LIFESTYLE

Flesh-Eating Bug Causes Man To Have Hallucinations That He's Committed Murder

12/05/2015 11:11 BST | Updated 12/05/2015 11:59 BST

WARNING: Graphic Images

Hallucinations caused by flesh-eating bacteria resulted in a man becoming convinced he had committed murder.

Bob Ackley, 60, contracted the life-threatening bug necrotizing fasciitis last year after his immune system was weakened by the stress of being made redundant.

When the infection spread from Ackley’s arm down the right hand side of his body, his wife Joann, 54, was warned he may not survive.

“I was hooked up to all these drips, with tubes up my nose and in my veins,” Ackley said.

“I was so heavily medicated that I began hallucinating, believing I was being held until I could go on trial for murder, which was obviously not true.

“I planned to sneak out in the middle of the night even though I couldn’t actually move from my hospital bed.”

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Ackley, of Philadelphia, United States, was struck by the illness in June 2014. At the time, he was undergoing chemotherapy treatment for hepatitis C.

This, combined with the stress of his recent redundancy, weakened his immune system and caused him to catch the flesh-eating bug.

A week and a half after his job loss, Ackley was at home, emailing CVs to potential employers when his right arm began to swell at an alarming rate.

He raced to his local emergency room, where medics immediately referred him to Crozure-Chester Medical Centre’s unit specialising in necrotizing fasciitis treatment.

“I was very heavily medicated and don’t remember a lot of the next two weeks,” Ackley said.

“Apparently my wife was told to start making end of life decisions for me and fly my family out to say goodbye.

“They even sent a priest to my room to read me my last rites. I was so confused that I told him to go away.”

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Ackley underwent five major surgeries in total, including slicing his arm to prevent it splitting due to the rapid spread of the infection.

His body was pumped full of antibiotics 24 hours a day as medics battled to discover a combination of drugs that the bacteria was not resistant to.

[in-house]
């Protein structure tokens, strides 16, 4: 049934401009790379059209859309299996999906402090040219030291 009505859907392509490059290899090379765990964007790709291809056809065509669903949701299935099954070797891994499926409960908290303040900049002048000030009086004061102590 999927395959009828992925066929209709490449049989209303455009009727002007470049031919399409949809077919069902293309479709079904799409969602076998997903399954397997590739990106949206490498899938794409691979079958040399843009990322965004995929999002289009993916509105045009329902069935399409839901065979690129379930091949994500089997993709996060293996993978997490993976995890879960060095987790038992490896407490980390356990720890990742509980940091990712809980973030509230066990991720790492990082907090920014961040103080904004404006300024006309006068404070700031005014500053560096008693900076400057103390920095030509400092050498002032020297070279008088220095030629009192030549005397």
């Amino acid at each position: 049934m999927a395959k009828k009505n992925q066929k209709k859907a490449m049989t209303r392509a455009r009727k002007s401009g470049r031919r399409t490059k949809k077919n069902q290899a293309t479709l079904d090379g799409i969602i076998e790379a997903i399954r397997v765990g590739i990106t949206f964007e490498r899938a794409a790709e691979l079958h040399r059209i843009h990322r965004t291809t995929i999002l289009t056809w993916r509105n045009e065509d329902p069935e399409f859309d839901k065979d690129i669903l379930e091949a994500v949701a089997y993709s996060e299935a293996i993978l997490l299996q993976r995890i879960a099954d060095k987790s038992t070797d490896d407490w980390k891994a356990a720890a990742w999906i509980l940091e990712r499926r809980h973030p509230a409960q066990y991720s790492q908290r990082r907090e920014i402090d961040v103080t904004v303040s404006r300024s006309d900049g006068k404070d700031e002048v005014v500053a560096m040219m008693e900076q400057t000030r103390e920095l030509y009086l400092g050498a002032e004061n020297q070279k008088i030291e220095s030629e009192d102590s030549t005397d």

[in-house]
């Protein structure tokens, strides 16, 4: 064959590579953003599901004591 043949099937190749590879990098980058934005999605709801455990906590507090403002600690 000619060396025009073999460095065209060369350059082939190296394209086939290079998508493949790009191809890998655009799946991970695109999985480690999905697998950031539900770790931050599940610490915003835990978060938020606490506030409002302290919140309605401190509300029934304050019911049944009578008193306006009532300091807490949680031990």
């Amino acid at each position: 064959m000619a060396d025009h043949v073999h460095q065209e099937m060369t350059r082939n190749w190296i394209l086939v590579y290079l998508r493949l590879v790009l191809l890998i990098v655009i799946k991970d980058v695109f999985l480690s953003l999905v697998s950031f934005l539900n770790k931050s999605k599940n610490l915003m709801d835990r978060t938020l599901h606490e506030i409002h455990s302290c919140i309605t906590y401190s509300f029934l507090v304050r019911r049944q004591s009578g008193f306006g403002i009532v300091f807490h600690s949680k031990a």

Initially, it was feared the bug would cost Ackley his entire arm, but doctors eventually managed to stave the infection by removing just a quarter of it.

He also had the right side of his torso opened up so surgeons could remove as much of the bacteria as possible.

Whilst Ackley fought for his life, his wife kept a vigil at his bedside.

“Every time I woke up, my wife was there,” he said. “She prayed over my bed and put calls and Facebook posts requesting others pray for me too.

“Her page flooded in with messages from all these people from all over the world.

“After each surgery, my doctors told me they’d never seen anybody respond more positively and heal as quickly and I firmly believe part of that was prayer.

“When I didn’t know whether I’d pull through, I made my peace with dying.

“I got to the point where I said to God, ‘If it’s time for me to go, let’s go – but if not I’d like to stick around because never been so happy in my life and I’m married to the best woman in the world’.”

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Throughout his hospital stay, Ackley kept in close contact with his niece Shannon, 34, who’d battled the illness herself eight years previously.

He spent so long in bed recovering that he forgot how to walk.

“I literally forgot how to put one foot in front of the other,” he recalled. “The first day I got out of bed I took eight steps and that was as far as I could go. The next day was 12.”

After five weeks, Ackley was discharged from hospital. He returned three months later to thank the staff that saved his life.

Now, he has 95% use of his arm, but his cognitive ability and short-term memory have been affected with what he describes as a “brain fog".

He spoke out in a bid to raise awareness about necrotizing fasciitis and the devastating effects it can have.

“I’ve known people that have lost legs, limbs and lives to this disease,” he said. “So I have a lot of passion towards raising public awareness of it.”

Ackley has also found new work with non-profit organisations Philibundance and Elwyn, who deal with hunger relief and intellectual disability respectively.

He said: “I am convinced the reason I’m alive is because God wanted me to do what I do in these organisations where I can give back.

“Life couldn’t be better for me today.”

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